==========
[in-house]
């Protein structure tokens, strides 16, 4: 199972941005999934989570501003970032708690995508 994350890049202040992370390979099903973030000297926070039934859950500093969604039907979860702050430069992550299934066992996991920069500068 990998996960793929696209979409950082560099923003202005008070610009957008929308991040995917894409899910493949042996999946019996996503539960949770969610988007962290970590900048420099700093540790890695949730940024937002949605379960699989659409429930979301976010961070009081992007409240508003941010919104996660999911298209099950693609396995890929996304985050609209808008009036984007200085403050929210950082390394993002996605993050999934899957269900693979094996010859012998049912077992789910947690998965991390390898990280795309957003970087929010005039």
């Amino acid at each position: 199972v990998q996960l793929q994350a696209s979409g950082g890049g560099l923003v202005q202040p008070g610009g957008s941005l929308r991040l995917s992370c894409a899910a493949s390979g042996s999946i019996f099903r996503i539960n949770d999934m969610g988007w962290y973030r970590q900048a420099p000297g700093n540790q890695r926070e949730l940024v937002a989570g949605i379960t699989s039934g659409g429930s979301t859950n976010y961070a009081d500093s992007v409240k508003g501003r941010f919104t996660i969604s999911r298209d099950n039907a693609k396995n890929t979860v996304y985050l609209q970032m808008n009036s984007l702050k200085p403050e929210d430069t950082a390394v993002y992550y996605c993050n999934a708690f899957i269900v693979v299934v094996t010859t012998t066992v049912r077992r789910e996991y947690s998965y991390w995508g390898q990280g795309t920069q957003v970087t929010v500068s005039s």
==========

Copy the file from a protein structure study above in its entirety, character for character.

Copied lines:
[in-house]
């Protein structure tokens, strides 16, 4: 199972941005999934989570501003970032708690995508 994350890049202040992370390979099903973030000297926070039934859950500093969604039907979860702050430069992550299934066992996991920069500068 990998996960793929696209979409950082560099923003202005008070610009957008929308991040995917894409899910493949042996999946019996996503539960949770969610988007962290970590900048420099700093540790890695949730940024937002949605379960699989659409429930979301976010961070009081992007409240508003941010919104996660999911298209099950693609396995890929996304985050609209808008009036984007200085403050929210950082390394993002996605993050999934899957269900693979094996010859012998049912077992789910947690998965991390390898990280795309957003970087929010005039």
């Amino acid at each position: 199972v990998q996960l793929q994350a696209s979409g950082g890049g560099l923003v202005q202040p008070g610009g957008s941005l929308r991040l995917s992370c894409a899910a493949s390979g042996s999946i019996f099903r996503i539960n949770d999934m969610g988007w962290y973030r970590q900048a420099p000297g700093n540790q890695r926070e949730l940024v937002a989570g949605i379960t699989s039934g659409g429930s979301t859950n976010y961070a009081d500093s992007v409240k508003g501003r941010f919104t996660i969604s999911r298209d099950n039907a693609k396995n890929t979860v996304y985050l609209q970032m808008n009036s984007l702050k200085p403050e929210d430069t950082a390394v993002y992550y996605c993050n999934a708690f899957i269900v693979v299934v094996t010859t012998t066992v049912r077992r789910e996991y947690s998965y991390w995508g390898q990280g795309t920069q957003v970087t929010v500068s005039s």